The man probably just wants to retire and be close to his son.

That’s what most of us want if we are lucky enough to reach the age of 65 and have the means and the good health to do so.

But the guy has a pretty important job with a lot of responsibility, and you may not have noticed, but we are living through a pretty tumultuous time in our nation’s history. It’s not a good time for a public institution to be tasked with the job of replacing a vital clog in said institution’s machinery.

What’s that old thing we used to pound out in typing class? “Now is the time for all good men to come to the aid of their country.”

Or remain in aid of their country. Or university.

I’m sorry. I got ahead of myself.

I am speaking of Greg McGarity, the J. Reid Parker director of athletics at the University of Georgia, hallowed be thy name. It was announced Thursday that McGarity has signed a one-year contract extension, agreeing to lead one of the most financially stable athletics programs in the nation through the end of next June — at a time when stability in the face of chaos is much needed.

Now don’t hear something I am not saying. I do not have intimate knowledge of the future plans of Greg McGarity and his wife, Sheryl. They may intend for Greg to stay and work forever and UGA president, Jere Morehead has publicly stated that he is more than welcome to do so. But, like I said — he is 65 and has a son in Florida and fully vested retirement, and I know from personal experience that those are pretty strong attractions.

But these are not normal times. There is no need for me to explain why. It would be unseemly to abandon the helm of a sailing vessel in the midst of a raging storm. So, whether it was his plan to reup all along or whether it wasn’t — and him being a private person, we will never really know – the fact that he is offering continuity to our program is a good thing for those of us who bleed red and black. I do.

So, too, does Greg McGarity. Some people claim to be Bulldog born and Bulldog bred. It is actually true where he is concerned. He is an Athens native. His parents both worked at UGA. He started his Georgia career at age 10, chasing tennis balls and doing other tasks for the inimitable Dan Magill. He lettered in tennis and coached tennis and worked in the Sports Information Department. He is a Georgia graduate who is married to a Georgia graduate.

Yeah, I know. There is that 18 years he was employed in Gainesville, Fla., but that was just mission work. He never really looked good in orange and blue.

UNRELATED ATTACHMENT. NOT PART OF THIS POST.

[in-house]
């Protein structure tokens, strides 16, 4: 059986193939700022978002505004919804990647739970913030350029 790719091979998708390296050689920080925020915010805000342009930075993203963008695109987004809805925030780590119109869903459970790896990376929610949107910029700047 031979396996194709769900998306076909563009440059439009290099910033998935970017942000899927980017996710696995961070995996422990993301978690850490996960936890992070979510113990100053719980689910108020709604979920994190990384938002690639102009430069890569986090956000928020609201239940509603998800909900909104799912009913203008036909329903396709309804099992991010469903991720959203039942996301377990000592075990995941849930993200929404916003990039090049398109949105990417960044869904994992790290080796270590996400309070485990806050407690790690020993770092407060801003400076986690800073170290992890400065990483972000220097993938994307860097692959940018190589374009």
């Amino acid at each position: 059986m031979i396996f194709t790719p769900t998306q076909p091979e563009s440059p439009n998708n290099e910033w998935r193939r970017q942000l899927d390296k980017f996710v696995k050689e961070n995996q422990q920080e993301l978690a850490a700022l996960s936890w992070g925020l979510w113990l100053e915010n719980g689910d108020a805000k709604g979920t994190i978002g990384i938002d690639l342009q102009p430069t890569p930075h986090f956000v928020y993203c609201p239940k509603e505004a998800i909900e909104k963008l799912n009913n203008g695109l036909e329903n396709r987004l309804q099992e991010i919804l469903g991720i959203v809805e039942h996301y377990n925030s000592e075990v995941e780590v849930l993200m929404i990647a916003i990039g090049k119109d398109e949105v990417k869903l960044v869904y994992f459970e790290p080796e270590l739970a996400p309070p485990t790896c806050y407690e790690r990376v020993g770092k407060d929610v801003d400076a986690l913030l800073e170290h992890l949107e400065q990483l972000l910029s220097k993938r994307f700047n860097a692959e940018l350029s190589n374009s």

Just as I am not trying to imply that I had any knowledge of Greg McGarity’s retirement plans, I am also not trying to imply that I have agreed with every decision he has made as the guy in charge, any more than he has agreed with every word I have written about UGA athletics. I’m a might prickly and impetuous and often look before I leap—and speak before I think. He has never held that against me.

And even when I haven’t agreed with his decisions, I have appreciated his stewardship.

Case in point. Three years ago, on a glorious September Thursday, my buddy, Gary Hill, and I were sitting in the first-class section of a Delta flight, bound for Chicago. Georgia was about to paint that town and South Bend, Ind., Bulldog red. I had not purchased a first-class ticket, understand. I had been bumped up. But the point is, as we sat there watching the plane fill with other Georgia faithful, Greg made his way past us, toward his seat on row 34. “I always fly coach,” he told us.

That’s Greg McGarity. He presides over a department with an annual budget of $150 million and he flies coach to save that department money.

I’ll tell you something else about Greg McGarity. Whenever I have contacted him with a concern, big or small, he has responded immediately. Understand, I am not a big donor to the University, and I cannot do anything to help or hurt him in his job. That’s just who he is as a person, and I appreciate that.

And I appreciate the fact that he is willing to continue to serve his alma mater, and mine, and get us to the next calm harbor.

We of the Bulldog nation like to use the phrase, DGD. Thank you, Greg. You’re a Damn Good Dawg.

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Darrell Huckaby is an author in Rockdale County. Email him at dhuck008@gmail.com.

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